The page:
I took a quick peak into the article, even though insurance is not my legal "thing." (I come from a line of insurance brokers and underwriters, but I went a different way . . . .) The article is well written and covers a lot of interesting ground. It is a tale of private ordering and regulation--or, rather, the absence thereof. On a macro level, the piece asks and answers the question: why, if insurance contracts incentivize policyholder behavior in some circumstances or with some insureds, do they not incentivize behavior in or with others? Its focus is, as the article title suggests, on public school districts as policyholders and civil rights claims as insured risks.
Although The University of Tennessee recently faced significant exposure for alleged Title IX violations (settled four years ago), I admit I hadn't thought much about the exposure of school districts to civil rights litigation. Of course, that exposure includes more than Title IX litigation. As the article notes, Section 1983 claims, Title VI claims, Title VII claims, and disability claims under the Individuals with Disabilities Education Act and Section 504 of the Rehabilitation Act of 1973 also represent potential liability threats. Overall, the level of risk is reasonably high.
Yet, perhaps not high enough . . . . In the introductory portion of the article, Marcos contrasts the regulation of public police through insurance policies (evidenced in prior literature) with the lack or failure of similar regulation of public school districts. In the conclusion, he notes, among other things, that "it seems that assertive regulation happens with public actors only when the risk exposures become extreme, and not before." He also observes that insurer, as well as insured, behaviors contribute to the creation of regulatory power through insurance arrangements. All in all, the article is an instructive read with analogies to many other areas in which common types of contracts are entered into by repeat players in a commercial or other context.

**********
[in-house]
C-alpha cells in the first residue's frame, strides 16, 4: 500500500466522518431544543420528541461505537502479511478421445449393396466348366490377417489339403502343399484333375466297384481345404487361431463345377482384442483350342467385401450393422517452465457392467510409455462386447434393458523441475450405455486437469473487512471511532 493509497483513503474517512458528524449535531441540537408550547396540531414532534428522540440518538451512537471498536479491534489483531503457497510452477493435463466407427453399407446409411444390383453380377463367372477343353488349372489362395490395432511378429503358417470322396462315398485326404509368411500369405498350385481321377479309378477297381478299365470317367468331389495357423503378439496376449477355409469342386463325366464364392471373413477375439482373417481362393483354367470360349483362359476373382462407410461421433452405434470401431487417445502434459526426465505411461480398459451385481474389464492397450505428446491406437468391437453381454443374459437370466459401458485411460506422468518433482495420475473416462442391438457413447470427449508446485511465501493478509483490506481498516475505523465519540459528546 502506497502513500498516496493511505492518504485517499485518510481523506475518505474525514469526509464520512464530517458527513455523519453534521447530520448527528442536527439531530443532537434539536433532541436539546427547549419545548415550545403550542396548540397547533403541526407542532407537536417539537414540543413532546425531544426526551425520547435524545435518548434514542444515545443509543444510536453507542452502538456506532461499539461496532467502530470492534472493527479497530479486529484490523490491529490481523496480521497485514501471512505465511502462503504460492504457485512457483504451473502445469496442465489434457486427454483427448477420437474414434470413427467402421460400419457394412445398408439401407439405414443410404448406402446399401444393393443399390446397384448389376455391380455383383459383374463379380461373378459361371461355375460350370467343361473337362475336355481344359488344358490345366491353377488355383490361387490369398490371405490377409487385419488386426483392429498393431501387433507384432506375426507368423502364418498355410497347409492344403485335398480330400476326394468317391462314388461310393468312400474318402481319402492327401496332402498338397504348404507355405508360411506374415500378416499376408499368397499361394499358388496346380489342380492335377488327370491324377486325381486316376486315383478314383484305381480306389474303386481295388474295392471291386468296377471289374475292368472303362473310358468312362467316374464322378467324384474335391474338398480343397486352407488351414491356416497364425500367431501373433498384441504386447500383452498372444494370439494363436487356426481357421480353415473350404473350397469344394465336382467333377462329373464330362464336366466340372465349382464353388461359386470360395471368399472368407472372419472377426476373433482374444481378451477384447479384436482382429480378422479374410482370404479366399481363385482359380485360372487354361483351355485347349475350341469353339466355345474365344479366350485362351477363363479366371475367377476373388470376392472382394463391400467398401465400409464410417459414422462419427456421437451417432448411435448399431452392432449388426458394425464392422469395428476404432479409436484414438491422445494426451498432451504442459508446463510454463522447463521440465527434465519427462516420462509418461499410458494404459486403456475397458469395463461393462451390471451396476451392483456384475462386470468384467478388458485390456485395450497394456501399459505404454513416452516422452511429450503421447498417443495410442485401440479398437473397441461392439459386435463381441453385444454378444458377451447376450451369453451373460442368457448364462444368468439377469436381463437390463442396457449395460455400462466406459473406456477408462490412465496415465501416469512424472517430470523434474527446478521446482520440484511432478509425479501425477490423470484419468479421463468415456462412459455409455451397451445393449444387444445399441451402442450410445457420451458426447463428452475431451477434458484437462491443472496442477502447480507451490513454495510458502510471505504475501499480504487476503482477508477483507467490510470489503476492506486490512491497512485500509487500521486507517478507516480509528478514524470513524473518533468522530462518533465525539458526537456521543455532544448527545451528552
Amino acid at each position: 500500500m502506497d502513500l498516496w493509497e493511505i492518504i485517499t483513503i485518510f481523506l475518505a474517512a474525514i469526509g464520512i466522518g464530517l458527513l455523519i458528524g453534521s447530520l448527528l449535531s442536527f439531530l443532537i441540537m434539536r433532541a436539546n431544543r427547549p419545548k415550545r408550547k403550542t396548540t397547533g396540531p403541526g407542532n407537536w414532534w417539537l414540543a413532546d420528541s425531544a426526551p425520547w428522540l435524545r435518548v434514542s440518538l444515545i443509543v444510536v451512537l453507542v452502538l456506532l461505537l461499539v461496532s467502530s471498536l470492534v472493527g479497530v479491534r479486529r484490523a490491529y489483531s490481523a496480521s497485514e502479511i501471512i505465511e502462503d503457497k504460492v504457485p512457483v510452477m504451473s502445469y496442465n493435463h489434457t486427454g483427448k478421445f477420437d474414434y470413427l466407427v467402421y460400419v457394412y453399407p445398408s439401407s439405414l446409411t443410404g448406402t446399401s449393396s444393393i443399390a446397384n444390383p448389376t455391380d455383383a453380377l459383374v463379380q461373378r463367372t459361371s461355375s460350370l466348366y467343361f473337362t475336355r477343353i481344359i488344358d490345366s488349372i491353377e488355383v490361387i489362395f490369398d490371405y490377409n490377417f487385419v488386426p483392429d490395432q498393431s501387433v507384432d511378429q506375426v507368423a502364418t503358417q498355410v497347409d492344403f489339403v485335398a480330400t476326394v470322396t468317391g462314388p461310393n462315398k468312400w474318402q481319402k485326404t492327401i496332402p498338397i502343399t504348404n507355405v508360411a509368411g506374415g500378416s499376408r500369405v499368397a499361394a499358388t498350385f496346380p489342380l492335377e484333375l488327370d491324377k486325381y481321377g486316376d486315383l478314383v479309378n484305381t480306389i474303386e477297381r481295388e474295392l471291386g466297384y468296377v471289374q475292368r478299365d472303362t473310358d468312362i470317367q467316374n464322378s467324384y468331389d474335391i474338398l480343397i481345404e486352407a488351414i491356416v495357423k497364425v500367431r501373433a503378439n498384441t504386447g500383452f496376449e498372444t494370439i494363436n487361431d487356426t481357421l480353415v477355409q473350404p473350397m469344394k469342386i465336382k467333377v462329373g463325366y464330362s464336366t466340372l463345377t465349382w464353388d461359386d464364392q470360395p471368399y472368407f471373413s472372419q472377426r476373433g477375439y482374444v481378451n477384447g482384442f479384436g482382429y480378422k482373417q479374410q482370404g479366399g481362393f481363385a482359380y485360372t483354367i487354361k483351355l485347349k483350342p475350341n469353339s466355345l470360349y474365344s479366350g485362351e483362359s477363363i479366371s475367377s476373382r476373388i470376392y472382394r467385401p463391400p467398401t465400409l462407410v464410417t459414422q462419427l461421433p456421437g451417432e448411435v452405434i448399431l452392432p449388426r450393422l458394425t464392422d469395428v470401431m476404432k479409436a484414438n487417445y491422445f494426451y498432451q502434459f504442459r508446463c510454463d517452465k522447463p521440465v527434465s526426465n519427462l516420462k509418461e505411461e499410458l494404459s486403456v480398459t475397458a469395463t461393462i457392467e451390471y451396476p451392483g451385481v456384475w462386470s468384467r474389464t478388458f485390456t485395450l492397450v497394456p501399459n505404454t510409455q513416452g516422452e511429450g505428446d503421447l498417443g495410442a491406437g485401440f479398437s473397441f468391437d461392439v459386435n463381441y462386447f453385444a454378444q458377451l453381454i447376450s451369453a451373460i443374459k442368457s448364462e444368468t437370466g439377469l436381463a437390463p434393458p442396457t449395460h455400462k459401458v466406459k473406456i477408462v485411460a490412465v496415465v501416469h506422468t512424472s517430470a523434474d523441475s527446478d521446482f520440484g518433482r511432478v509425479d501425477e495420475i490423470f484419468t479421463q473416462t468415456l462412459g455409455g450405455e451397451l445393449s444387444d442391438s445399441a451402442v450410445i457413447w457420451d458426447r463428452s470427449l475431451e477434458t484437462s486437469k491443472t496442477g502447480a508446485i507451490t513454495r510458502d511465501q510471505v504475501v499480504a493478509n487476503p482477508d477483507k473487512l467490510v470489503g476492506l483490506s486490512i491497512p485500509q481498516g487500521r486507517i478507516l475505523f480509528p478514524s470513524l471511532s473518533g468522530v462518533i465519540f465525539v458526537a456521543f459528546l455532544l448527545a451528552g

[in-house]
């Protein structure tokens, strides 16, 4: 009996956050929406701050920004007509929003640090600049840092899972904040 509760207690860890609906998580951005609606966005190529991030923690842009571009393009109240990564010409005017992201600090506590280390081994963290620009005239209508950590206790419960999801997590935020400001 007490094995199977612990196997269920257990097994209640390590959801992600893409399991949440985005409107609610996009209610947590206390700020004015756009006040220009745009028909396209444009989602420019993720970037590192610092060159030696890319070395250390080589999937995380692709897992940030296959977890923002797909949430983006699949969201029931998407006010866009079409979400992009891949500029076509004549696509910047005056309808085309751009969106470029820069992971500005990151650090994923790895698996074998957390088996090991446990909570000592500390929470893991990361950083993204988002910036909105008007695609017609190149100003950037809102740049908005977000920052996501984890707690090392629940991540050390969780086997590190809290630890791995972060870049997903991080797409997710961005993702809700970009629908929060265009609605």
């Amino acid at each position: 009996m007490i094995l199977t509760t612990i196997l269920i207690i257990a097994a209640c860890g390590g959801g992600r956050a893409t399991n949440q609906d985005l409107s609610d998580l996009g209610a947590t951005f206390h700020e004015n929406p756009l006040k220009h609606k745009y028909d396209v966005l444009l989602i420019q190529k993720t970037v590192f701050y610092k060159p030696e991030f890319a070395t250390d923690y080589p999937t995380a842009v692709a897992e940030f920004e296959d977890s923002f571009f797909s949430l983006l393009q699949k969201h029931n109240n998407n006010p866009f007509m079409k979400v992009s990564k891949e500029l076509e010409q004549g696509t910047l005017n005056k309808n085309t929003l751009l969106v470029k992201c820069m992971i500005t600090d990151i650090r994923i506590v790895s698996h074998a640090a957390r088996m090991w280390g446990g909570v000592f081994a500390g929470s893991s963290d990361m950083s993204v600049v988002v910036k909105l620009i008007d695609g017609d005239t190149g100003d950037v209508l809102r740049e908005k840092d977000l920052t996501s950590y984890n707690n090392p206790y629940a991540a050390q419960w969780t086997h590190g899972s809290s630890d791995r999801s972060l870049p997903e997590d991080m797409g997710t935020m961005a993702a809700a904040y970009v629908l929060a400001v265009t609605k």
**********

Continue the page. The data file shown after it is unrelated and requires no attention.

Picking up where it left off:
Monday, August 3, 2020
Drake University invites applications from entry level and lateral candidates for a tenure-track Assistant/Associate Professor of Law position beginning in the 2021-22 academic year. We are interested in candidates with demonstrated interest or experience in Technology Law. Applicants must hold a J.D. degree (or the equivalent) and should have a record of academic excellence, substantial academic or practice experience, and a passion for teaching. Appointment rank will be determined commensurate with the candidate’s qualifications and experience.
In addition to service and scholarship, this position involves teaching courses such as Legal/Ethical Issues in Technology, Technology Law, Privacy Law, and related areas in both the Law School and the College of Arts & Sciences as well as advising law and undergraduate students and serving as a University resource on technology legal issues.
Drake University sustains a vibrant intellectual culture, and Des Moines has been recognized as the Best Place to Live (US News), the Best Place for Young Professionals (Forbes), and as the #1 Best U.S. City for Business (MarketWatch).
Drake University is an equal opportunity employer and actively seeks applicants who reflect the nation’s diversity. No applicant shall be discriminated against on the basis of race, color, national origin, creed, religion, age, disability, sex, gender identity, sexual orientation, genetic information or veteran status. Diversity is one of Drake’s core values and applicants need to demonstrate an ability to work with individuals and groups of diverse backgrounds.
Confidential review of applications will begin immediately. Applications (including a letter of interest, a complete CV, teaching evaluations (if available), a diversity statement, and the names and addresses of at least three references) should be sent to Professor Ellen Yee, Chair, Faculty Appointments Committee, Drake University Law School, 2507 University Ave., Des Moines, IA 50311 or e-mail: email@example.com.